Playing with color saturation and black settings in post-processing.
taken with a Canon EOS 400D with 18-55mm EF-S at 31mm f/7.1, 1/80s exposure
taken with a Canon EOS 400D with 18-55mm EF-S at 18mm f/3.5
I was reading an article on the subject of the “right to repair” movement a little while ago and it got me thinking about why this apparently commonsense concept comes across as almost quixotic in a country that prides — or used to pride — itself on its self-reliance.
First of all, while I understand and appreciate the points being made, but I take issue with the slogan “right to repair.” This isn’t a rights issue. We use this term so loosely here, almost as a formal way of saying “I wanna.”
I mean I get their point, but turning this into a legislative thing is to my mind just silly. I agree with them in principle that manufacturers should not actually go out of their way to make products unserviceable by third parties. But compelling them to do it through legislation is a dead end. If there was a demand for it, there would be a supply of it.
On the other hand, the article brought up the case of the demise of independent camera repair shops, laying it on Nikon for deciding to stop making repair parts available to third-party vendors. That may be so (it sounds too pat, but I admit I don’t know the story), but at the same time Nikon is not obligated to keep other companies in business.
In an age where business is defined solely as the generation of profit, it makes sense that a company would not want to lose out on a revenue stream just out of being polite to customers. Yes, there are all kinds intangible benefits of such largesse, but they are exactly that: intangible. They don’t service the bottom line, which is all the accountants care about, and all the MBAs running businesses have been told to care about.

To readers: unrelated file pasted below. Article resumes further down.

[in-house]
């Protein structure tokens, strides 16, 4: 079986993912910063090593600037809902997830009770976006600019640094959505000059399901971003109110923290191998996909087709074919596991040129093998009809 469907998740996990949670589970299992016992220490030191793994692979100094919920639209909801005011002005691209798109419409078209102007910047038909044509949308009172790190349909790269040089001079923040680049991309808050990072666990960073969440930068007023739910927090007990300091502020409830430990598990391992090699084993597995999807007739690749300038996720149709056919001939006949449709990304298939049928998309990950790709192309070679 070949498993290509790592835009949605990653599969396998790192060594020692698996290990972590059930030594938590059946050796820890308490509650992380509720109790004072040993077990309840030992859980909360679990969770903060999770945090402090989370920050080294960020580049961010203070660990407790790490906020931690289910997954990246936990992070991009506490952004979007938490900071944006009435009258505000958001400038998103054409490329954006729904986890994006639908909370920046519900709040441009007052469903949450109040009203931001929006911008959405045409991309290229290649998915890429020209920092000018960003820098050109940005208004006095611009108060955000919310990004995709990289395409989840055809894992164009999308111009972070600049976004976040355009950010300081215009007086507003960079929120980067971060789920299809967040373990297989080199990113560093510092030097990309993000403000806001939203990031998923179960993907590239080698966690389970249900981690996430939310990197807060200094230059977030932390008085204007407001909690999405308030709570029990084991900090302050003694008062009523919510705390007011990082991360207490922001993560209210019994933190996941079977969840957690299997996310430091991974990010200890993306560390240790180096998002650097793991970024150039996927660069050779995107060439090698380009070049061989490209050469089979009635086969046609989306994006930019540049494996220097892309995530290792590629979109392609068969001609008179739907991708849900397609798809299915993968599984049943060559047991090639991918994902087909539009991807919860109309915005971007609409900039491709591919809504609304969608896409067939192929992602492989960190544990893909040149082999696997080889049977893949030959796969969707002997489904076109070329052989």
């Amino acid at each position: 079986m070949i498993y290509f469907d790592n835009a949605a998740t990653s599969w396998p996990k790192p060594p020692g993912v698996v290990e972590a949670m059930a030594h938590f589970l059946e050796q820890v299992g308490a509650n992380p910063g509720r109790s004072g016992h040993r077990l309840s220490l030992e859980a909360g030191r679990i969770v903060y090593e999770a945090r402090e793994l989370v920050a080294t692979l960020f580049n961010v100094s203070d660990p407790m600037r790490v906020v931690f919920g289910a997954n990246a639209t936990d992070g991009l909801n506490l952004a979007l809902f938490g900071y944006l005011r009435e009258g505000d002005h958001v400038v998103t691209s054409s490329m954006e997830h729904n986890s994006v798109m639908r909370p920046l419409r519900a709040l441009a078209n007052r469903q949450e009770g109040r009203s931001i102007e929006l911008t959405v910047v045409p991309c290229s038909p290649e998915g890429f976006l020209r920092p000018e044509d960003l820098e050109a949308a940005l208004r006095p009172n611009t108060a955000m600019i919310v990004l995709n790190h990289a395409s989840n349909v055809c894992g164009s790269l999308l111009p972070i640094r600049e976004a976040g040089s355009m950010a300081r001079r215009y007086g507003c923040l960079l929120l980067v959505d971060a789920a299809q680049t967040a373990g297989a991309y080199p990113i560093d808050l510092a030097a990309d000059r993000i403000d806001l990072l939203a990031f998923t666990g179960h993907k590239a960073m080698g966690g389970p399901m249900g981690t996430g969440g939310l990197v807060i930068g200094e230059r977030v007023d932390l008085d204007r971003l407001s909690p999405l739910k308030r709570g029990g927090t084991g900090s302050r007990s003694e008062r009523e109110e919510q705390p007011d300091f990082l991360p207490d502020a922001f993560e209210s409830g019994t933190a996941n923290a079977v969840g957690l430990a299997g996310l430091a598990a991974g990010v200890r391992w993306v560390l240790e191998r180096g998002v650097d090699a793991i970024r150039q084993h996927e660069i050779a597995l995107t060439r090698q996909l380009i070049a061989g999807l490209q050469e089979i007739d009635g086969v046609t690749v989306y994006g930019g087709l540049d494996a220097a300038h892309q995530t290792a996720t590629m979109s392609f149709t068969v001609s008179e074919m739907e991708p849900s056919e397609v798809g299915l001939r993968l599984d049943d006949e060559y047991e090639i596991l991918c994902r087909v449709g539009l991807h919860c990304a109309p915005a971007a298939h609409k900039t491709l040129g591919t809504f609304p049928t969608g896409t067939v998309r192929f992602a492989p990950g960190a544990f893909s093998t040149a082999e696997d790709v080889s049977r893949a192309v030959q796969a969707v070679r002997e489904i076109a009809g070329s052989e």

The repair culture that we used to have in this country — from farm equipment to radios and TV to cars and everything in between — required two things: a culture of people who saw it as part of their responsibility to maintain and repair the things they owned, and a business philosophy that focused on cultivating customers, not revenue.
Convenience plus growing middle-class affluence took care of the former; the need to repair something meant that you are not able to afford a new one. The rise of profit as the sole measure of corporate success in the immediate post-WWII years took care of the latter.
While writing the last couple of paragraphs, the phrase “the profit bubble” floated through my head. To my mind, the trajectory of an ever-greater focus on a single indicator — in this case, profit — followed by the increasing effort to hitch everything to that single indicator and the obsessive focus on it by people who should be skilled at looking at other things but who slavishly follow the trend instead, has all the earmarks of a classic bubble.
That the profit bubble has lasted as long as it has does not mean that it isn’t in fact a bubble; it’s a matter of scale. After all, the difference between an island and a continent is ultimately just a matter of semantics. It does, however, portend the scale of the impact and consequences when it ultimately does burst.
In any case, if and when companies see that it is in their best interests to once again encourage an support a repairability mindset among customers, then it will happen. It can’t, and it won’t, happen through legislation. And even if such legislation were to pass, it would not last long, for all the right and wrong reasons. The lasting solution requires changing the very underpinnings of modern business philosophy. Infinitely harder to accomplish, but infinitely more enduring.